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REMEMBERING SHARON SANATORIUM: James Lawless of Norwood contacted The Trustees of Reservations in September, asking if he and his sister, 81-year-old Ann Lawless of Newton, could visit the former Sharon Sanatorium on Everett Street.

The sanitorium was founded in 1891 for treating respiratory diseases, and in 1941, then 10-year-old Ann Lawless, suffering from rheumatic fever, spent months at the sanitorium’s children’s pavilion, where patients slept on open-air porches.

Ann Lawless, on Sept. 2013, at the former Sharon Sanatorium, now part of The Trustees of Reservations, which is seeking oral memories and mementos of former patients of the facility.
Ann Lawless, on Sept. 2013, at the former Sharon Sanatorium, now part of The Trustees of Reservations, which is seeking oral memories and mementos of former patients of the facility. Handout/Handout

The Trustees of Reservations, which has owned the property since 2008, was eager to have the Lawlesses visit, said Alison Bassett, manager of group’s archives and research center in Sharon. It fit in nicely with the nonprofit organization’s mission of documenting the lives of people who are connected to its properties.

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“Our hope is that these memories and mementos will help bring the history of the children’s pavilion at the Sharon Sanatorium to life through the people who once convalesced within its walls,” Bassett said.

Ann Lawless recalled sleeping in footie pajamas and cap, and the red-and-white blankets she used during her eight-month stay, Bassett said. James Lawless recalled his parents riding a train called “The Comet” to visit every Sunday from their home in Roxbury.

“Part of what we’re here to do is to make sure people know the history of the places they visit,” Bassett said of the Trustees’ 100-plus properties around the state, including many south of Boston. “It creates a bond stronger than just the land. We want to tell the human history of people who’ve lived on the land.”

The Lawlesses have a unique double connection to the old sanatorium and the trustees: Ann Lawless’s stay was paid for by Ellen Paine, daughter of trustees’ founder Charles Eliot. The Lawlesses’ mother, Julia Gavin Lawless, was a nursemaid for Paine.

“When Ann visited us, more and more came back to her,” Bassett said. “The building has changed a lot, but it stirred up some of those memories. And that speaks to the importance of bringing people to a place and connecting to them, connecting people to stories.”

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Former patients or anyone connected with the sanatorium are encouraged to contact Bassett at 781-784-8200, or by e-mailing her at abassett@ttor.org.

BUSINESS BRIEFS: The Marketing Unzipped marketing collaborative recently finished its “Flaunt It For a Cause” campaign, photographing more than 90 business people wearing a pink feather boa in tribute to The Joe Andruzzi Foundation of Foxborough. The campaign raised more than $400 as part of a plan to increase public awareness of the foundation’s mission of providing patient grants and funding for pediatric brain-cancer research.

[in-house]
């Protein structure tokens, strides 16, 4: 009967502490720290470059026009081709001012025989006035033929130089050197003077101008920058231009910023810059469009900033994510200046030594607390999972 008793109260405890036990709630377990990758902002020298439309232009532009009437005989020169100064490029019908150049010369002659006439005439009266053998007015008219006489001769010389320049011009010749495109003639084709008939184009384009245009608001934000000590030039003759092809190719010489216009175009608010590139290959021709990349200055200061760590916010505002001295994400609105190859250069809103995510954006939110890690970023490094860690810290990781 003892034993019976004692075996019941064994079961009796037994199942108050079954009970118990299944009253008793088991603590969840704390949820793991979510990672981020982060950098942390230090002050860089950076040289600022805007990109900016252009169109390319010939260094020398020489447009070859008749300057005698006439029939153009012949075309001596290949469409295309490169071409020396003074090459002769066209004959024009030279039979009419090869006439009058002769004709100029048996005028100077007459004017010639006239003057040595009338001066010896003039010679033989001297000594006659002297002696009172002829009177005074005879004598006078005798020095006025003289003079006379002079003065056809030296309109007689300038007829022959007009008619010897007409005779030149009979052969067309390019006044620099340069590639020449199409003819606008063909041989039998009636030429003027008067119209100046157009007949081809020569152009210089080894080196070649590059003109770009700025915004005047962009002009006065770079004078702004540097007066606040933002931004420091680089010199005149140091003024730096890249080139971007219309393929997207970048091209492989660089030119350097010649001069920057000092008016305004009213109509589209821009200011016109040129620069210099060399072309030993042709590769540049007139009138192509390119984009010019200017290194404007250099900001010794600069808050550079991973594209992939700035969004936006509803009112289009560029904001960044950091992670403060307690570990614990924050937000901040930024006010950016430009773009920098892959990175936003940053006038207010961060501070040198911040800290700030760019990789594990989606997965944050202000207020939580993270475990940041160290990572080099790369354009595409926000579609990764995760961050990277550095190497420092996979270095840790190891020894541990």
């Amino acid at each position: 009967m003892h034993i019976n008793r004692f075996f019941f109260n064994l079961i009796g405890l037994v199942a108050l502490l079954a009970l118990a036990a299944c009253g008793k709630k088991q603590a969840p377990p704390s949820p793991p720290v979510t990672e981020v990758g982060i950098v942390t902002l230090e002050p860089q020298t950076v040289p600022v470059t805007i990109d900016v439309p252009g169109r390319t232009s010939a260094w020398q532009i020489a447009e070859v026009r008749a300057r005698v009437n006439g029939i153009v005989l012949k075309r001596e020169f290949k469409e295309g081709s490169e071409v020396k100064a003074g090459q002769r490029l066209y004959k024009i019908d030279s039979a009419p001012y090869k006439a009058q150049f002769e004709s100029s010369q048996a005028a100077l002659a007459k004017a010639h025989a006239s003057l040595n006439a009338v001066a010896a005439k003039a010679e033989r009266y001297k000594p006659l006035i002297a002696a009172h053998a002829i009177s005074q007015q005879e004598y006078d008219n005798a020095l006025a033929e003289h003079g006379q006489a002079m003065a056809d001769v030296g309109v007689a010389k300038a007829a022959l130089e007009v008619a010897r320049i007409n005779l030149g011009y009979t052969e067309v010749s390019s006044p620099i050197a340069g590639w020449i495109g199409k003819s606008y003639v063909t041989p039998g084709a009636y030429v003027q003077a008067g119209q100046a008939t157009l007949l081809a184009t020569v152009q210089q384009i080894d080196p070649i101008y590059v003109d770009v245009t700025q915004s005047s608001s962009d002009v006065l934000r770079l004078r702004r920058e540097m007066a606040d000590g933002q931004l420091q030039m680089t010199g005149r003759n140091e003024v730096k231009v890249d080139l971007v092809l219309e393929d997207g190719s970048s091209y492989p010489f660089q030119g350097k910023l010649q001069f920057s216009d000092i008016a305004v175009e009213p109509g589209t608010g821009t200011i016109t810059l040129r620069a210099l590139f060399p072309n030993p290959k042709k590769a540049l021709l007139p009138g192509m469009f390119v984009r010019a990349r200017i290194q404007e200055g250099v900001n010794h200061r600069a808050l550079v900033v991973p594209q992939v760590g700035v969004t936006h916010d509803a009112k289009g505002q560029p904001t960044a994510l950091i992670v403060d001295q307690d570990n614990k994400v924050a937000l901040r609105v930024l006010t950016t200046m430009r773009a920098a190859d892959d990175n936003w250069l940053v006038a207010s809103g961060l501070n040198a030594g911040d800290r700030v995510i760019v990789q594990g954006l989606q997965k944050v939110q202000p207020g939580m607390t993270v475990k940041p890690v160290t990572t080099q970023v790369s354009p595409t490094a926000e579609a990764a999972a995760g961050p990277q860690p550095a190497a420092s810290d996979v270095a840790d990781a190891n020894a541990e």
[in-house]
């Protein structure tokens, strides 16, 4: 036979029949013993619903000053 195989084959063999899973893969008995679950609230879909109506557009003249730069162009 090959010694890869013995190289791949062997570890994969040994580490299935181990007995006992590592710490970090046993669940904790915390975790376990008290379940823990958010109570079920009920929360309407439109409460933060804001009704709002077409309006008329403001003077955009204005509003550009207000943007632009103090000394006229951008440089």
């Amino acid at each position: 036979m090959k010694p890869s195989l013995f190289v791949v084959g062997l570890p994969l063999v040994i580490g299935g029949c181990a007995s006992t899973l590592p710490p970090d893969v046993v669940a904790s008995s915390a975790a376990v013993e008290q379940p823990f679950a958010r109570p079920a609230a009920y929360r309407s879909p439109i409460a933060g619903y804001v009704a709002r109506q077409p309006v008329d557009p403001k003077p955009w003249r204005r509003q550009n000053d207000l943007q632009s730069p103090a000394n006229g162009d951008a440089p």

Marketing Unzipped was founded last year by Monica Bentley of Bridgewater, Jen Vondenbrink of Foxborough, and Cathy Copeland and Melody Howard Ritt, both of Sharon.

Blake Lukis, director of operations at Aquarion Water Co.’s Massachusetts systems, was named president of the Massachusetts Water Works Association. He oversees the operation, maintenance, and engineering for the water systems in the state, which includes the towns of Hingham, Hull, and portions of Cohasset. Formerly, Lukis was an engineer and assistant superintendent of the water and sewer department in Wellesley.

David Cerruti of Scituate has started Dave’s Happy Tails Animal Care and Dog Walking. Since moving to town 15 years ago with his wife, Kathy, Cerruti has been involved with the town’s animal shelter, and served on its board of directors for 12 years, and also served in other capacities, including walking dogs and organizing fund-raising events. Cerruti is also a member of the national Humane Society’s Disaster Area Response Team, and was deployed after Hurricane Katrina in 2005 to Hattiesburg, Miss., where 2,600 pets were rescued. He was assigned to 50 dogs to care for during his two weeks there, and earned a commendation from the Humane Society.

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Cardinal Cushing Centers in Hanover has a pop-up shop again this year at Derby Street Shoppes in Hingham, selling gifts handmade by students and adults at the nonprofit, which helps people with intellectual disabilities. The shop is near the Kohl’s and REI stores and sells products such as jewelry, pottery, cards, specialty holiday items and cookies, said Cushing’s president and CEO, Jo Ann Simons. The store is open Thursdays to Sundays through Dec. 21. During the rest of the year, the nonprofit group runs an on-campus retail site at 405 Washington St., Hanover.

JD Communications, a marketing and public-relations consulting firm in Canton, racked up two Gold Prestigious Results in Sales and Marketing Awards from the Builders and Remodelers Association of Greater Boston. The awards were in the categories of Best Website Design and Best Marketing Event of the Year. The former was for the total redesign of the website for S+H Construction Inc., and the latter for the grand opening of Eastman St. Woodworks in Easton.


Paul E. Kandarian can be reached at pkandarian@aol.com